The dopaminergic neuronal cell population has been hypothesized to be vulnerable to oxidative stress because of the auto-oxidation of dopamine (DA) itself i.e., DA is metabolized to 3,4-dihydroxyphenyl acetic acid via monoamine oxidase 20, 21. Mesencephalic GABAergic neurons are not at risk of such intrinsic oxidative stress, but are equally as vulnerable as DA. Intracellular oxidases, including xanthine oxidase, monoamine oxidase, and cyclooxygenase-2, are available to transfer electrons to exogenous ligands resulting in reactive oxygen species (ROS) generation. In addition, the oxidation of dopamine produces dopamine quinones, reactive species that can also cause damage to lipids, proteins, and DNA 21. Manganese ethylene-bis-dithiocarbamate (Mn-EBDC), like mancozeb (MZ) and maneb (MB), can catalyze the oxidation of catechols 22. If DA becomes available to MZ or MB in the cytosol or extracellularly, the EBDC-catalyzed oxidation of catecholamines denotes another potential source of highly reactive free radicals and ROS 23. These studies provide strong evidence that administration of OP induces rapid and pronounced AChE activity in the striatum, hippocampus and brain stem 23, 24. A general hypothesis for mechanism of neuro-chemical changes is the blockade of AChE leading to an early increase of ACh concentration which initiates seizures. These seizures lead to secondary changes in release and turnover of monoamines, in particular dopamine. This causes changes in levels of excitatory amino acid which leads to neuropathology and lethality and in inhibitory neurotransmitters which may reflect compensatory mechanisms 24.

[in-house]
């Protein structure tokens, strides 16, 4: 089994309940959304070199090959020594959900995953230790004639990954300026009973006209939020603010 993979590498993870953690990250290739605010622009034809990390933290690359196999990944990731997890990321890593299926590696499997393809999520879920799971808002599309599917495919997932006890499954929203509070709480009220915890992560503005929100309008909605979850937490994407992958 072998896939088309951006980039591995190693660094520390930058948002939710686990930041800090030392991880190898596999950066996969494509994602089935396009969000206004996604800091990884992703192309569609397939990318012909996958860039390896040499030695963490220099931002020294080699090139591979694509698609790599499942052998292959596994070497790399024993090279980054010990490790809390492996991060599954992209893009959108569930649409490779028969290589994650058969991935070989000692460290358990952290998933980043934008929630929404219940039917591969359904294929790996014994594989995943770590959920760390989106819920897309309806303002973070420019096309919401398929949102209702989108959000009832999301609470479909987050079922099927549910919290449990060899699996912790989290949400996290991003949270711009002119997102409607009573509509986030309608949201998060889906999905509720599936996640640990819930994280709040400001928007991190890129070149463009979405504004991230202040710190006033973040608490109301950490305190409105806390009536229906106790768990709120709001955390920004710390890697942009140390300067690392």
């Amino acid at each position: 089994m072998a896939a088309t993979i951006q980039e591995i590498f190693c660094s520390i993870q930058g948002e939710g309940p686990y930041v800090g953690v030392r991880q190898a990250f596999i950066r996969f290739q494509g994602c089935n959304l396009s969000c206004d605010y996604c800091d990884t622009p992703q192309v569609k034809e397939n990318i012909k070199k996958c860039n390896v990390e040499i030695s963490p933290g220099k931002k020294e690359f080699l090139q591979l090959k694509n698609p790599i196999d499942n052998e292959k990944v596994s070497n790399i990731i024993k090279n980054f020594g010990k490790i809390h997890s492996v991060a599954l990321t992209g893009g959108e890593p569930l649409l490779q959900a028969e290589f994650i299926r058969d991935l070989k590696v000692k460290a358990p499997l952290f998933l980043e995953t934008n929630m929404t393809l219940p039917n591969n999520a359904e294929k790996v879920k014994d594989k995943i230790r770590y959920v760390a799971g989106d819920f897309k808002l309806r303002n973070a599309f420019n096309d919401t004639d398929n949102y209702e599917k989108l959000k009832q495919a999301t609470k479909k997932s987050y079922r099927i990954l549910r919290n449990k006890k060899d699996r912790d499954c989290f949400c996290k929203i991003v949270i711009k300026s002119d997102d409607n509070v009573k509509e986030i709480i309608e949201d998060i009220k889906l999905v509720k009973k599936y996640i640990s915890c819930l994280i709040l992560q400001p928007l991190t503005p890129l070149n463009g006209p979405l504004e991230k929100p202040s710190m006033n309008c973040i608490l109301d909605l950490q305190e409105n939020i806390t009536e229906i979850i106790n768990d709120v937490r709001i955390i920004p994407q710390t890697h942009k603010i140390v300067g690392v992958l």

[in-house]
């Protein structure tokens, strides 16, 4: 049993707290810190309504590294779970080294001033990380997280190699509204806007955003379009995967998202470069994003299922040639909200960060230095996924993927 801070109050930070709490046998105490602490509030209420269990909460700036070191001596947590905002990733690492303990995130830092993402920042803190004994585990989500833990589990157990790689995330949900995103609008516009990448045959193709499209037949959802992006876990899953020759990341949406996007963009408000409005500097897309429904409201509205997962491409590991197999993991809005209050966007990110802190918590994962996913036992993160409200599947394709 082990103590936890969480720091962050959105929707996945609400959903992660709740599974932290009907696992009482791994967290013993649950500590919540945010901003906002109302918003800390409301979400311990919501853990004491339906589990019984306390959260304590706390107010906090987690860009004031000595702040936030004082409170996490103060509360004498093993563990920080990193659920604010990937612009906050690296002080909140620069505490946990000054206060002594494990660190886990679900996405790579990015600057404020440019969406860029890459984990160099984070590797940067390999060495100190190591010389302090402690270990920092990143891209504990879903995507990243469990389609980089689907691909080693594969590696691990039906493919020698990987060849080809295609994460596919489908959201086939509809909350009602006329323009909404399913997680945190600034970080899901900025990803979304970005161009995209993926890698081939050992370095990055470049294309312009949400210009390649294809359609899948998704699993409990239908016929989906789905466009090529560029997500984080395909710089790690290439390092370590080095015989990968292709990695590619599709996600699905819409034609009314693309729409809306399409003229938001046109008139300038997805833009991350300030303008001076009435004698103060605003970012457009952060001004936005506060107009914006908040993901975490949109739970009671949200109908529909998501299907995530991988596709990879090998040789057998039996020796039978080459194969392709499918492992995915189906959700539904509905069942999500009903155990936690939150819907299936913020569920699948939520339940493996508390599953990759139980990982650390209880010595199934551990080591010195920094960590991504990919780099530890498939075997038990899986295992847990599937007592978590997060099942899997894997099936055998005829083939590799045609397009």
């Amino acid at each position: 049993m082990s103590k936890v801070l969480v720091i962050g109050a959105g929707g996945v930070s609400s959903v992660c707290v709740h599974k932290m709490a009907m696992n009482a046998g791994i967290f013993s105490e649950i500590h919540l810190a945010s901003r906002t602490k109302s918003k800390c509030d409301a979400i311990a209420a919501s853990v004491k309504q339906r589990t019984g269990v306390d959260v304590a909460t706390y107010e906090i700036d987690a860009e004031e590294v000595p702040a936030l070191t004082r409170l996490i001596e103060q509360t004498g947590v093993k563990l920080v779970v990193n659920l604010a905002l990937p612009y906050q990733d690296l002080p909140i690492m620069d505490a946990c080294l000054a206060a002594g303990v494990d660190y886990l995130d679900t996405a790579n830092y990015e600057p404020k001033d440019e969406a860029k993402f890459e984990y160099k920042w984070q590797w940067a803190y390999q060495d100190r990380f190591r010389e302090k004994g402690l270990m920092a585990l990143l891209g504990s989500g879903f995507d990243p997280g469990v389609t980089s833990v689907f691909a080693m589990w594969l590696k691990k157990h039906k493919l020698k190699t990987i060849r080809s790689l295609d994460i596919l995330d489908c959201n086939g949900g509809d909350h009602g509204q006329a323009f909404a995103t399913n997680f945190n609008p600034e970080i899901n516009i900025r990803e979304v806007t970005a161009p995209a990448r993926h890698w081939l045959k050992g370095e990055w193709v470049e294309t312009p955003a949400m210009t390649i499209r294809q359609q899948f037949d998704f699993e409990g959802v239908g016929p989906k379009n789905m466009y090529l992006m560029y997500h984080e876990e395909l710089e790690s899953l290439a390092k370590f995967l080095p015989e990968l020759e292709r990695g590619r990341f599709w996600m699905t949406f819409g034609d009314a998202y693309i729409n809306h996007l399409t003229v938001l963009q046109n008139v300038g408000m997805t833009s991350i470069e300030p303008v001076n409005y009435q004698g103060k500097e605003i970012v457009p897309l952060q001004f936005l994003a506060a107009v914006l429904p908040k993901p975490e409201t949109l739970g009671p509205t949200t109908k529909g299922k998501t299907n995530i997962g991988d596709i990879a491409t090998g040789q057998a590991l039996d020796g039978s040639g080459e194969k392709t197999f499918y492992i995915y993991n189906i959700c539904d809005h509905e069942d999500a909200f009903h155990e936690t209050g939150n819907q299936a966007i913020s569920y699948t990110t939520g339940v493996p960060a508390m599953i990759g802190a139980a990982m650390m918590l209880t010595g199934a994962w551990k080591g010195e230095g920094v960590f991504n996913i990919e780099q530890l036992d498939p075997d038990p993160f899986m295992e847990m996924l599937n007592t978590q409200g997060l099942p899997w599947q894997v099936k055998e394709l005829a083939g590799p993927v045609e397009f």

The present study was aimed to evaluate the combined toxic effects of a commercial preparation of a pesticide Nuvan, which contains 72% dichlorvos (DDVP) and Kadett containing 36% monocrotophos (MCP). A comparison was done between the effects produced individually and in combination of DDVP and MCP. Cholinesterase (ChE) activity, monoamine oxidase (MAO), nor-epinephrine (NE), DA in male Albino rats was determined after 15 and 30 days of treatment. The study pointed out to the importance of performing biochemical tests on the combination of insecticides.
MATERIALS AND METHODS:
Chemicals and Reagents: The two organo-phosphorous compounds, dichlorvos (Nuvan) (76%) and monocrotophos (Kadett-36) were obtained from Syngenta Chemicals and P.I. Industries Limited respectively. All other chemicals and reagent used were of analytical grade. Ultra pure water prepared using a Millipore apparatus (Millipore Company, New Delhi, India) was used throughout the experiment to avoid any contamination and for the preparation of reagents/ buffers used for various biochemical assays in our study.